water usage

Many industries rely on water. The USGS notes this valuable resource is used for fabricating, processing, washing, diluting, cooling, or transporting a product. Or it can be incorporated into a product. Or water may be needed for sanitation within the manufacturing facility. When it comes to chemical plant water usage, upcycling is particularly attractive. After all, this is one of the top industries drawing on our water resources.

Continuing my discussion of the circular economy — I’ve already discussed cold beers and the Caribbean as well as educating chemical engineers — I wanted to focus on chemical plants and their water usage. The first key question is always, “can we use less water?”

To answer this question, the chemical plant’s process engineers must analyze water sources including:

  • recycling your wastewater
  • creating large-scale rainwater collections
  • tapping new groundwater sources
  • or even desalinating seawater.

Next, the evaluation of chemical plant water usage must examine what contaminants might be present in the water. Also, how pure the water needs to be for the required process. Knowing these two things can help determine which technologies are needed to put a plan into action in the chemical plant.

Modifying Chemical Plant Water Usage

The fun part, today, though is also determining how to modify water usage in the process. Water is used for heating and cooling, chemical reactions, rinsing, making solutions, and even drinking. So, the options for transforming water usage plans considers filtration and separation units, ion exchange, treatment options, and more.

Plant operators can also lower water usage with diligent monitoring using automated technologies. Yet this approach is too often overlooked. Nevertheless, digital transformation is making it much easier to gather data. Plants can use this information to make their processes even more water efficient.

One new area for examination is “water accounting.”  In a recent article in Chemical Processing, Water Accounting Remains Fluid, Sean Ottewell, explained how various factoring the costs of water into the return-on-investment (ROI) calculations for a project. Each company may approach the calculation differently. Still, they are each trying to determine the “real” price of water usage. Water is not a free resource; the real price considers sourcing, treatment, distribution, maintenance and finally discharge.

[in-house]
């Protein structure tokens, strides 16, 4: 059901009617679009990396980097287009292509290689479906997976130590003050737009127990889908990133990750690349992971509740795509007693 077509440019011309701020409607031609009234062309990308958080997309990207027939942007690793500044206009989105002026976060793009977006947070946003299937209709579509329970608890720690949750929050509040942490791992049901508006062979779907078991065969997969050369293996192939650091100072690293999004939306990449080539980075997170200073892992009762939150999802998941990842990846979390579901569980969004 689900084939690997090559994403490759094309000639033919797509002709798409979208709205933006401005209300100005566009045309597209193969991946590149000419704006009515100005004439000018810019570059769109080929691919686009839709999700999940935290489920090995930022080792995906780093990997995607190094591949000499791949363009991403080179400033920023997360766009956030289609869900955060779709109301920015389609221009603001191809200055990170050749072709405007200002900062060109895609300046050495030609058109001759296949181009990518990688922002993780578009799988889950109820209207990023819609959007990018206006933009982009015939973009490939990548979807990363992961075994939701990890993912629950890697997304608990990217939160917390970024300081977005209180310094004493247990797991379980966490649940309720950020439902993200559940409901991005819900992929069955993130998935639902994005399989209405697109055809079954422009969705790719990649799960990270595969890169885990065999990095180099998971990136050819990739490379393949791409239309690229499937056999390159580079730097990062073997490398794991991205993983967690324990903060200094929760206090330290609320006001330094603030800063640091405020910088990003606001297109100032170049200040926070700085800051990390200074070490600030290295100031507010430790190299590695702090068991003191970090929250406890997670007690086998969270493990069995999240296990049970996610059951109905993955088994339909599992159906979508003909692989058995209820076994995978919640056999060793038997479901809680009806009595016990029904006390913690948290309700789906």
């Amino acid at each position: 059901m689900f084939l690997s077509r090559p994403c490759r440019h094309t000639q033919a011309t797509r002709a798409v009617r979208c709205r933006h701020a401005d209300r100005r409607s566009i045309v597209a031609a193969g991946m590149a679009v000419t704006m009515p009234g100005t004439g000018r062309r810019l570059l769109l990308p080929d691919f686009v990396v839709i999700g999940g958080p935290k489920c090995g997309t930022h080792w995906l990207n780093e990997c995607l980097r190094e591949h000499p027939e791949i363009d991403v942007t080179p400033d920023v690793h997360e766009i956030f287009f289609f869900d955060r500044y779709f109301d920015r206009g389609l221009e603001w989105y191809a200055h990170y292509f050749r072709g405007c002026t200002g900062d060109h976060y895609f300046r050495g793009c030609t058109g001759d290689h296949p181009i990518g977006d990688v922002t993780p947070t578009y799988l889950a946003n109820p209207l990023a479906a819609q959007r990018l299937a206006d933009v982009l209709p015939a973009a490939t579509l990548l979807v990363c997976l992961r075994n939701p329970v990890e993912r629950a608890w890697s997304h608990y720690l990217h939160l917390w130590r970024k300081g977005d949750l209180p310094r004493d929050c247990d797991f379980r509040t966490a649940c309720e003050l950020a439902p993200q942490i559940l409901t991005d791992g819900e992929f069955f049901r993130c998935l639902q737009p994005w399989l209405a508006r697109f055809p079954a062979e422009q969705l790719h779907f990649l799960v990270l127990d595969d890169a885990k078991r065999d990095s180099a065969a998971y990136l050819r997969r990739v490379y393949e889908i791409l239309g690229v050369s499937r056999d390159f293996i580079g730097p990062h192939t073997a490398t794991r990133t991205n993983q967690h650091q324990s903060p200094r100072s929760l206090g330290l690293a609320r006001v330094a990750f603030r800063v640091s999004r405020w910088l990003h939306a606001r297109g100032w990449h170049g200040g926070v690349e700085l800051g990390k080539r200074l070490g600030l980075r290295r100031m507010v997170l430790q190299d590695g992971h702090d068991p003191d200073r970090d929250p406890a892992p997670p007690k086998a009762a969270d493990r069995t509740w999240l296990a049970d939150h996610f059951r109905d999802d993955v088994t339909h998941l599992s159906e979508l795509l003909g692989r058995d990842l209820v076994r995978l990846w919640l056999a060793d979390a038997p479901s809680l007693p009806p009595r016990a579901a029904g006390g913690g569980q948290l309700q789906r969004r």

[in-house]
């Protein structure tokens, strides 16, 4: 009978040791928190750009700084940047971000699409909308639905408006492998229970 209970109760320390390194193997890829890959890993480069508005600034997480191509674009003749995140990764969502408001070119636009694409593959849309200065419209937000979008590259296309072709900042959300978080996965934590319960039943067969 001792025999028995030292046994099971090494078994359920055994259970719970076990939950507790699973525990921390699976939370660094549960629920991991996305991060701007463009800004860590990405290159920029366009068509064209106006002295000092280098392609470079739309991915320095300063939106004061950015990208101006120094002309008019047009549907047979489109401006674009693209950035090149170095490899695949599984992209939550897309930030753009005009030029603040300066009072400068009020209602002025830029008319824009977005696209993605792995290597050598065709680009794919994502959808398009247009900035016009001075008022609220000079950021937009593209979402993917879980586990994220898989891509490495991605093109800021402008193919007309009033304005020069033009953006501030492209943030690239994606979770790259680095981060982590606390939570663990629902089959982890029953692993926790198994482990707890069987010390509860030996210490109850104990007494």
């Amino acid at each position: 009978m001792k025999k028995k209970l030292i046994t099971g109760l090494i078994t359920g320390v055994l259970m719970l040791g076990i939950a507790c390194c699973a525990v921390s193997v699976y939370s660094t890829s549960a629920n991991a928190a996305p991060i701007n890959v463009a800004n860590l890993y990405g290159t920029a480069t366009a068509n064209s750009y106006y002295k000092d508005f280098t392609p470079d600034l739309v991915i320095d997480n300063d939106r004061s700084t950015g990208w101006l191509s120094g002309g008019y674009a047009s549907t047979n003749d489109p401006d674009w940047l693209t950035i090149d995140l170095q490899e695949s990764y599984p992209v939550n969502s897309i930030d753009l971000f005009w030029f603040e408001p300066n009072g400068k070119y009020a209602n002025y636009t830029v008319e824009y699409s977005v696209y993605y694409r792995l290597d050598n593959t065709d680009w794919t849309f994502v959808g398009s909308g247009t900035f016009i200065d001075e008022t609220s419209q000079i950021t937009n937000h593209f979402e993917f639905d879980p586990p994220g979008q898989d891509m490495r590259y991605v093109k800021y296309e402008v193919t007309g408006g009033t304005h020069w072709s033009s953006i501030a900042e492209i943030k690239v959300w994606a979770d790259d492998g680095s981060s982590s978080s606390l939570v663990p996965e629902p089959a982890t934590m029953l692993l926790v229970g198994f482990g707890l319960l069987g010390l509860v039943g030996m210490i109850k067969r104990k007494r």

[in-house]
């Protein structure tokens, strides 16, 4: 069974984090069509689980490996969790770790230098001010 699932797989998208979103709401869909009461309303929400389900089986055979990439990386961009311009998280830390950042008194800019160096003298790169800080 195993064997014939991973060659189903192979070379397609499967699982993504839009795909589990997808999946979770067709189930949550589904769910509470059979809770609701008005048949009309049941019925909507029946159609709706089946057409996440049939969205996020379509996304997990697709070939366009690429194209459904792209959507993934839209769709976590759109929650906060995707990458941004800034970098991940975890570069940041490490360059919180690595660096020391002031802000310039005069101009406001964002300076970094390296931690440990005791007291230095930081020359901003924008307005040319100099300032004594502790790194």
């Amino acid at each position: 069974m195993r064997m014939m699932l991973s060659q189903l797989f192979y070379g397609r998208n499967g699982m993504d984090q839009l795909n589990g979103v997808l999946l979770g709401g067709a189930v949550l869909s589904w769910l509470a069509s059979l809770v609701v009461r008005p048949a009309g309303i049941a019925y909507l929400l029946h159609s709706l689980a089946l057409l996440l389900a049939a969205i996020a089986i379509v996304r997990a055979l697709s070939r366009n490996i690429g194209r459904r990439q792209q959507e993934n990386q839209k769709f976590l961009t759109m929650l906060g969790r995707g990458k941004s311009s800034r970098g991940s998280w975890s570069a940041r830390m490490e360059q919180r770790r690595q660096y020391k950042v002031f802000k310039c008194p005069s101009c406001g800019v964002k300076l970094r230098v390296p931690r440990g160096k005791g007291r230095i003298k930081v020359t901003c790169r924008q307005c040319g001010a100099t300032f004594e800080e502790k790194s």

Innovation in Chemical Plant Water Usage

Further reflecting the importance of tracking water usage, there is now a tradable index on the price of water.  NASDAQand Veles Water have partnered with West Water Research, LLC, the leading economic and financial consulting firm in water trading, to develop the Nasdaq Veles California Water Index (NQH2O Index), which will really help to drive water efficiency.

The index tracks the price of water rights across the five largest and most actively traded regions in the state of California including California’s surface water market and the four adjudicated groundwater basins.  This first-of-its-kind water index provides a spot price benchmark and offers unparalleled transparency. This initiative fosters greater price discovery and allows for the creation of new tradable financial instruments to serve water market needs.

Of course, my hope is to see this type of Index expand to other parts of the US. With the ability to better account for the true cost of water, we’ll be able to improve chemical plant water usage and find ways to produce more efficiently.

Reducing industrial water consumption is an important step in addressing the global water crisis. Let’s do our part by pursuing these new avenues in chemical plant water usage and innovating new ones as well.